Clues to the 1798 Rebellion in Mountmellick


Clues to the 1798 Rebellion in Mountmellick

Paddy Lacey reads from a diary from the 1790s

Richard Reid reads some of the epitaph on the 1798 Memorial

The 1798 Rebellion was a significant uprising in Ireland and a casual google search does not find much evidence for activity in Laois/Queen’s County. However, the monument on Wolfe Tone St. in Mountmellick is our clue to a number of significant events which took place here and nearby at the time of rebellion.


1798 Rebellion Monument:  Names of 11 men are inscribed on the monument and these men were hanged in its proximity between the 11th and 13th of June 1798. They were: Patrick Dunne, William Holohan, Francis Dunne, Willie Brock, Daniel Dunne, James Deegan, Thomas Dunne, Patrick Murphy, John Guilfoyle, Daniel Conroy and George Gilligan. The monument was erected in 1878 and the surrounding railing which represents pikes used in 1798 rebellion was added in 1913. Willie Brock was only 18 years old when he died and he was buried in Graigue Cemetery.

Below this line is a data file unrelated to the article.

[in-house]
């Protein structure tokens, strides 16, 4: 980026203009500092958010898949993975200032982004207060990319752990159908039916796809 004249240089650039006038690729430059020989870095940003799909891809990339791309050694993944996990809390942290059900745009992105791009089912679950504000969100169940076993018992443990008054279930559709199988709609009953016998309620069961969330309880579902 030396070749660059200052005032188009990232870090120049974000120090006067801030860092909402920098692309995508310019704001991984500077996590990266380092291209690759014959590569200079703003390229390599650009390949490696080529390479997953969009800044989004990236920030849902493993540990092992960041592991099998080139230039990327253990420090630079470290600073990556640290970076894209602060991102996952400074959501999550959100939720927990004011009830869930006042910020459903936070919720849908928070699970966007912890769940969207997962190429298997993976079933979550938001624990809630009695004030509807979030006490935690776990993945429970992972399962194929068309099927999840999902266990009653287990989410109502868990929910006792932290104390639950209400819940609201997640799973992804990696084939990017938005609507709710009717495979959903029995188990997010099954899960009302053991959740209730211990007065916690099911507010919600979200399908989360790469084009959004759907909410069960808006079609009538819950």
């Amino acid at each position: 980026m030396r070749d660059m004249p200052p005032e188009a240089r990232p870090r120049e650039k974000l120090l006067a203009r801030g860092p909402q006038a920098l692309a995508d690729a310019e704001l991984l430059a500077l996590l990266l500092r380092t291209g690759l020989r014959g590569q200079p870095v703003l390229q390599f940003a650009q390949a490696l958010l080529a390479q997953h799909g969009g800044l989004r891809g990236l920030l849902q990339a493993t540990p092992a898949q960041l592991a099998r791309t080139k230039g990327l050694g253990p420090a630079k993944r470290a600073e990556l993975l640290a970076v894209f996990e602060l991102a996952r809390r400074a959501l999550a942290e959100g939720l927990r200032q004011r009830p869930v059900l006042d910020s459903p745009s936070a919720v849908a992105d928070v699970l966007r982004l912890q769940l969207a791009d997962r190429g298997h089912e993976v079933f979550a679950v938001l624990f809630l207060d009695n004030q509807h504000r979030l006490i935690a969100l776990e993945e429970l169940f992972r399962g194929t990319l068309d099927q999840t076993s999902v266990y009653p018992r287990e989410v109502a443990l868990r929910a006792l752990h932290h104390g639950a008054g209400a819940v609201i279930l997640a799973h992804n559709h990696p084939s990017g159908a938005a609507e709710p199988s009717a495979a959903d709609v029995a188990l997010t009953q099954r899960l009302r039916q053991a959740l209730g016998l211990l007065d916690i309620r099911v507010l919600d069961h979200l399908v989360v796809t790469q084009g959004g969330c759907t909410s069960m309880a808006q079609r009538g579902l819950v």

The two hands clasped on the cap are not normally found on Celtic Crosses. Both hands appear to be male and they indicate a farewell to comrades. 

The violence of 1798 was visited on Catholic and Protestant in Laois. This memorial reminds us that the struggle for land, power, status and wealth is a messy business. Eleven hangings in 2-3 days mirrored at least an equal number of violent attacks on the Protestant communities as we hear from Paddy Laceys’ reading of Robert Pim Goodbodys diary of events in the adjacent county of Kildare that year.